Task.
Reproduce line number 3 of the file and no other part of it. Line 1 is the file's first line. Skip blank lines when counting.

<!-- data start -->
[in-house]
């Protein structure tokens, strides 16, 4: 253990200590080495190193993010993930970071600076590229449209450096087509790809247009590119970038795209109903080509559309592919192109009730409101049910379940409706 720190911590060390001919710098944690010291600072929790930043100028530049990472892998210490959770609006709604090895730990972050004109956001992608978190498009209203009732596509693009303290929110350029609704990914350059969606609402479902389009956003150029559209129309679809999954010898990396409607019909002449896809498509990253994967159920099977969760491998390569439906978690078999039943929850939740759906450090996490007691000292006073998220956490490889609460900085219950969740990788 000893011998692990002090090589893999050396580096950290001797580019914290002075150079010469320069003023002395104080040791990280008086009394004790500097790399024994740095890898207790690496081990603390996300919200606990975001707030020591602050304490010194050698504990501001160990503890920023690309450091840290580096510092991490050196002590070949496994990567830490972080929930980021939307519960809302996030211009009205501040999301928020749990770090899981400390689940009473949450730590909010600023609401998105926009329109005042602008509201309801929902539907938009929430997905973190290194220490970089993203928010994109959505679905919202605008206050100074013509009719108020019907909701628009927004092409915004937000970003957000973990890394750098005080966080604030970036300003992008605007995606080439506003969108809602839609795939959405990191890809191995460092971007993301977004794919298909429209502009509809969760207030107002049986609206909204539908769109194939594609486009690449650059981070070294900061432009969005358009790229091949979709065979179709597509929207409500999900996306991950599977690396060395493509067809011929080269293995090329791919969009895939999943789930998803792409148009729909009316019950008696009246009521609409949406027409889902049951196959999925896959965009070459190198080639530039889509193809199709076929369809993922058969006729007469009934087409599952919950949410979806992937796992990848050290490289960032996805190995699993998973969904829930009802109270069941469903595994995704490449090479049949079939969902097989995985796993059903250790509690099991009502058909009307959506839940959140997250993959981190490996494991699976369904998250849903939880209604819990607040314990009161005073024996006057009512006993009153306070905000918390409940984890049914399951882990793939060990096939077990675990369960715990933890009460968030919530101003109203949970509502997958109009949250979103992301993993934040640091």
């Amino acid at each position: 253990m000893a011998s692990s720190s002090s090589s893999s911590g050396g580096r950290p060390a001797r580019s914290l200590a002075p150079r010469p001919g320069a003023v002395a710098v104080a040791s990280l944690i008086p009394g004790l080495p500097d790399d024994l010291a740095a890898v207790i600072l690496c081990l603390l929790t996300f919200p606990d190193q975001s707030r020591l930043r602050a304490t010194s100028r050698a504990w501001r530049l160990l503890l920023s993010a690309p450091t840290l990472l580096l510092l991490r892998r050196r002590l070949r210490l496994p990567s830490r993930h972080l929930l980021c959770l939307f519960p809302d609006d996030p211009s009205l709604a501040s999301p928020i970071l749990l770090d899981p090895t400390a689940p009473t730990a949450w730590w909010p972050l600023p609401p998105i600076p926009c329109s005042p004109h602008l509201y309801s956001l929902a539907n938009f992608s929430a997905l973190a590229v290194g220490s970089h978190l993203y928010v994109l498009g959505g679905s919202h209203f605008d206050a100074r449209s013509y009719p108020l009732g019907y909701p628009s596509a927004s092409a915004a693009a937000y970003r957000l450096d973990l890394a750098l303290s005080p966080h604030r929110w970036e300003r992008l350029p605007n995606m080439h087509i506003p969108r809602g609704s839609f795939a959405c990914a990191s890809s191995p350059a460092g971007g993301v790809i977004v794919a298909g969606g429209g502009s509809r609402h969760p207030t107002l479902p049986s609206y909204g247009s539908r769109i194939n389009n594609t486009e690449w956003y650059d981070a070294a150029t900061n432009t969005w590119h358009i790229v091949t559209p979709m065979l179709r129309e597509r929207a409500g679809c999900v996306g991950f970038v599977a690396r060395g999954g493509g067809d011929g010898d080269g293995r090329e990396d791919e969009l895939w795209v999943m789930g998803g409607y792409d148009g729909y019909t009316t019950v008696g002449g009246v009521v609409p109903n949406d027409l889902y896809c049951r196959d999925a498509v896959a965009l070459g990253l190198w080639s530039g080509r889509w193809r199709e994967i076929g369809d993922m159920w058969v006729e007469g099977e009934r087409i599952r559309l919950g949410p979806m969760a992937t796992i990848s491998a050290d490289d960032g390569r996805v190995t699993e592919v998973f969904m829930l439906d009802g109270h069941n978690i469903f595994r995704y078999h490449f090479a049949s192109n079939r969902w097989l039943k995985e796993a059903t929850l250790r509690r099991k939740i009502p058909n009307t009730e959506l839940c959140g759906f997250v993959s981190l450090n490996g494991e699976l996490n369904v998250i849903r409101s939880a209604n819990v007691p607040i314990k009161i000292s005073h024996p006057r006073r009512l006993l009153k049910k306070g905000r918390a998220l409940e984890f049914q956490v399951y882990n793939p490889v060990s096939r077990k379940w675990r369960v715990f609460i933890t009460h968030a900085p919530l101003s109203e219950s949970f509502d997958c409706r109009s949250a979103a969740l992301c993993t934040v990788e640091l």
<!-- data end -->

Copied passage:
């Amino acid at each position: 253990m000893a011998s692990s720190s002090s090589s893999s911590g050396g580096r950290p060390a001797r580019s914290l200590a002075p150079r010469p001919g320069a003023v002395a710098v104080a040791s990280l944690i008086p009394g004790l080495p500097d790399d024994l010291a740095a890898v207790i600072l690496c081990l603390l929790t996300f919200p606990d190193q975001s707030r020591l930043r602050a304490t010194s100028r050698a504990w501001r530049l160990l503890l920023s993010a690309p450091t840290l990472l580096l510092l991490r892998r050196r002590l070949r210490l496994p990567s830490r993930h972080l929930l980021c959770l939307f519960p809302d609006d996030p211009s009205l709604a501040s999301p928020i970071l749990l770090d899981p090895t400390a689940p009473t730990a949450w730590w909010p972050l600023p609401p998105i600076p926009c329109s005042p004109h602008l509201y309801s956001l929902a539907n938009f992608s929430a997905l973190a590229v290194g220490s970089h978190l993203y928010v994109l498009g959505g679905s919202h209203f605008d206050a100074r449209s013509y009719p108020l009732g019907y909701p628009s596509a927004s092409a915004a693009a937000y970003r957000l450096d973990l890394a750098l303290s005080p966080h604030r929110w970036e300003r992008l350029p605007n995606m080439h087509i506003p969108r809602g609704s839609f795939a959405c990914a990191s890809s191995p350059a460092g971007g993301v790809i977004v794919a298909g969606g429209g502009s509809r609402h969760p207030t107002l479902p049986s609206y909204g247009s539908r769109i194939n389009n594609t486009e690449w956003y650059d981070a070294a150029t900061n432009t969005w590119h358009i790229v091949t559209p979709m065979l179709r129309e597509r929207a409500g679809c999900v996306g991950f970038v599977a690396r060395g999954g493509g067809d011929g010898d080269g293995r090329e990396d791919e969009l895939w795209v999943m789930g998803g409607y792409d148009g729909y019909t009316t019950v008696g002449g009246v009521v609409p109903n949406d027409l889902y896809c049951r196959d999925a498509v896959a965009l070459g990253l190198w080639s530039g080509r889509w193809r199709e994967i076929g369809d993922m159920w058969v006729e007469g099977e009934r087409i599952r559309l919950g949410p979806m969760a992937t796992i990848s491998a050290d490289d960032g390569r996805v190995t699993e592919v998973f969904m829930l439906d009802g109270h069941n978690i469903f595994r995704y078999h490449f090479a049949s192109n079939r969902w097989l039943k995985e796993a059903t929850l250790r509690r099991k939740i009502p058909n009307t009730e959506l839940c959140g759906f997250v993959s981190l450090n490996g494991e699976l996490n369904v998250i849903r409101s939880a209604n819990v007691p607040i314990k009161i000292s005073h024996p006057r006073r009512l006993l009153k049910k306070g905000r918390a998220l409940e984890f049914q956490v399951y882990n793939p490889v060990s096939r077990k379940w675990r369960v715990f609460i933890t009460h968030a900085p919530l101003s109203e219950s949970f509502d997958c409706r109009s949250a979103a969740l992301c993993t934040v990788e640091l």